Trump had to pay back $ 12.8 million for “cheating” by asking for donations


Trump had to pay back $ 12.8 million for “cheating” by asking for donations

Former President Trump received donations that he misleadingly obtained.

Photo: Alex Wong / Getty Images

Former President Donald Trump’s campaign had to return $ 12.8 million in donations, due to a deceptive tactic that he included “tiny letters” in his messages to potential donors.

The amount represents about 20 percent of the $ 56 million that the ex-president’s campaign and the Republican Party raised online, according to a report by The New York Times.

However, the figure is just under 10 percent of the total more than $ 100 million that the former president has added to coffers through his Save America movement.

What was the trap? It turns out that although donors accepted a disbursement of $ 5, $ 10, $ 20, or more, they never knew they were making weekly contributions.

Trump’s political operation began opting for online donors for automatic recurring contributions by submitting forms that pre-checked a digital donation box to make a withdrawal each week.“, Indicated a report from Times. “Donors would have to uncheck the box to opt out of the donation.”

However, thousands of people did not realize this “trap” and ended up paying weekly.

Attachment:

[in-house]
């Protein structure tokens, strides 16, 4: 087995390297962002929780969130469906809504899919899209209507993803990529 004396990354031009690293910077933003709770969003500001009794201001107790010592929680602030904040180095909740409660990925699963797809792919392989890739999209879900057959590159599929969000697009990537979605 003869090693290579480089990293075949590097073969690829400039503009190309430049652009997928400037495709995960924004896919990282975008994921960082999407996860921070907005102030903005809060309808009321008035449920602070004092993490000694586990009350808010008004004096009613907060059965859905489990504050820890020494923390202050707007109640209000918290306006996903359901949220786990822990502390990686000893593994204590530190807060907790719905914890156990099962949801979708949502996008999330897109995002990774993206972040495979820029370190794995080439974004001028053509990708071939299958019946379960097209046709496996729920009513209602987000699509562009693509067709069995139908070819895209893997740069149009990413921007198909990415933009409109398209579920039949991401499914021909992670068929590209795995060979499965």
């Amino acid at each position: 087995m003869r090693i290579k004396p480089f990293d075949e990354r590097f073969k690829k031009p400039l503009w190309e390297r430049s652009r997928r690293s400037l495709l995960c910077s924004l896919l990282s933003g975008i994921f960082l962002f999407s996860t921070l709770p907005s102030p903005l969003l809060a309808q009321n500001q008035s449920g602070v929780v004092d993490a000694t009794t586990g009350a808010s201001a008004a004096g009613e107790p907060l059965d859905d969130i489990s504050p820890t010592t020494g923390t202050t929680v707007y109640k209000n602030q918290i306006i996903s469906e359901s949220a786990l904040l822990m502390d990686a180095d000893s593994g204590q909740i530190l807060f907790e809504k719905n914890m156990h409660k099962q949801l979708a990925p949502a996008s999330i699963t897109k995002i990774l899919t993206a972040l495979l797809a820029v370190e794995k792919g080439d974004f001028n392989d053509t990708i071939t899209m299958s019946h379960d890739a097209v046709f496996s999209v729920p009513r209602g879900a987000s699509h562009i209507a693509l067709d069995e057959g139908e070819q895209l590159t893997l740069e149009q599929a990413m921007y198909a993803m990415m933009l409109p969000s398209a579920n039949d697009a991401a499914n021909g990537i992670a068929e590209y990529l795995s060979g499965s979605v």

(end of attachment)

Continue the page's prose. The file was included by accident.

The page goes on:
In addition, Trump’s fundraising team hid “the fine print,” making it virtually invisible between bold and capital letters.

“The move increased revenue in the short term, allowing Trump to spend money before the election,” the report states.

He adds, however, that The former president received a cascade of credit card fraud complaints and refund demands from supporters who felt ripped off.

“The donations repaid were equivalent to an involuntary loan without interest from Trump supporters in the weeks when he needed it most,” that is, the former president was slow to return the money that was not his, but was able to use it without paying interest.

Peter Loge, director of the George Washington University Ethics in Political Communication Project, called the campaign’s action “misleading.”

“If you have to return so much money, you are doing something very wrong or very unethical,” he considered.



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